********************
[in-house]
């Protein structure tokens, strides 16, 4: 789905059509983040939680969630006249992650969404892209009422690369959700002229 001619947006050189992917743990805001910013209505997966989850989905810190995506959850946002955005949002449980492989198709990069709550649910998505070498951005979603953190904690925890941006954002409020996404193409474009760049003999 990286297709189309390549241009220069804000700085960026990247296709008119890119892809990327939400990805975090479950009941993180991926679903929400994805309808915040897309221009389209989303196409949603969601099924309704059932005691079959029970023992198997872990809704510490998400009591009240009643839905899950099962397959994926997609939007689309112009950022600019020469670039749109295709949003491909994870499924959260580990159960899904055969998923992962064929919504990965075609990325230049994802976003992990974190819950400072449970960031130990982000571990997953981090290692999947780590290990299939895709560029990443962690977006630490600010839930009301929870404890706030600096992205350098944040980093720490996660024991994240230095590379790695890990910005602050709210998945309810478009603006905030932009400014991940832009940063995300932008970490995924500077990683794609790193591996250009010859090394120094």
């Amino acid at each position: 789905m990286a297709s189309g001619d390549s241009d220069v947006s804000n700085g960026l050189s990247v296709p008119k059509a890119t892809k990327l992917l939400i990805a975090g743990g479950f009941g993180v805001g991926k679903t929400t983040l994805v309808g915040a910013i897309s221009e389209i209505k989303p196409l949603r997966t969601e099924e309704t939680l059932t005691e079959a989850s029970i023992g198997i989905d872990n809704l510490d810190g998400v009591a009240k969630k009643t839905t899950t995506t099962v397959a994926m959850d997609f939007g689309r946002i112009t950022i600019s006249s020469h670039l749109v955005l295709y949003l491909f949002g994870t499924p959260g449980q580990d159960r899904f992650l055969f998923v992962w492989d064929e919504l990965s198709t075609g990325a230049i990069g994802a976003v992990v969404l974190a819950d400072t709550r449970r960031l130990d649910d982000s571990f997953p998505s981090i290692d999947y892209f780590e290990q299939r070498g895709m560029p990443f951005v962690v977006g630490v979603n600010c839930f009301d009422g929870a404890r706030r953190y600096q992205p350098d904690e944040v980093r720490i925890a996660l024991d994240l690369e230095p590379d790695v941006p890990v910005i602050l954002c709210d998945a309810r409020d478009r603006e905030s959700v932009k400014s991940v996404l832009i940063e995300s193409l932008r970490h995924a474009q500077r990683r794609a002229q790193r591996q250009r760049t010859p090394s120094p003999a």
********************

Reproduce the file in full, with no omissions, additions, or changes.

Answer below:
[in-house]
């Protein structure tokens, strides 16, 4: 789905059509983040939680969630006249992650969404892209009422690369959700002229 001619947006050189992917743990805001910013209505997966989850989905810190995506959850946002955005949002449980492989198709990069709550649910998505070498951005979603953190904690925890941006954002409020996404193409474009760049003999 990286297709189309390549241009220069804000700085960026990247296709008119890119892809990327939400990805975090479950009941993180991926679903929400994805309808915040897309221009389209989303196409949603969601099924309704059932005691079959029970023992198997872990809704510490998400009591009240009643839905899950099962397959994926997609939007689309112009950022600019020469670039749109295709949003491909994870499924959260580990159960899904055969998923992962064929919504990965075609990325230049994802976003992990974190819950400072449970960031130990982000571990997953981090290692999947780590290990299939895709560029990443962690977006630490600010839930009301929870404890706030600096992205350098944040980093720490996660024991994240230095590379790695890990910005602050709210998945309810478009603006905030932009400014991940832009940063995300932008970490995924500077990683794609790193591996250009010859090394120094």
């Amino acid at each position: 789905m990286a297709s189309g001619d390549s241009d220069v947006s804000n700085g960026l050189s990247v296709p008119k059509a890119t892809k990327l992917l939400i990805a975090g743990g479950f009941g993180v805001g991926k679903t929400t983040l994805v309808g915040a910013i897309s221009e389209i209505k989303p196409l949603r997966t969601e099924e309704t939680l059932t005691e079959a989850s029970i023992g198997i989905d872990n809704l510490d810190g998400v009591a009240k969630k009643t839905t899950t995506t099962v397959a994926m959850d997609f939007g689309r946002i112009t950022i600019s006249s020469h670039l749109v955005l295709y949003l491909f949002g994870t499924p959260g449980q580990d159960r899904f992650l055969f998923v992962w492989d064929e919504l990965s198709t075609g990325a230049i990069g994802a976003v992990v969404l974190a819950d400072t709550r449970r960031l130990d649910d982000s571990f997953p998505s981090i290692d999947y892209f780590e290990q299939r070498g895709m560029p990443f951005v962690v977006g630490v979603n600010c839930f009301d009422g929870a404890r706030r953190y600096q992205p350098d904690e944040v980093r720490i925890a996660l024991d994240l690369e230095p590379d790695v941006p890990v910005i602050l954002c709210d998945a309810r409020d478009r603006e905030s959700v932009k400014s991940v996404l832009i940063e995300s193409l932008r970490h995924a474009q500077r990683r794609a002229q790193r591996q250009r760049t010859p090394s120094p003999a």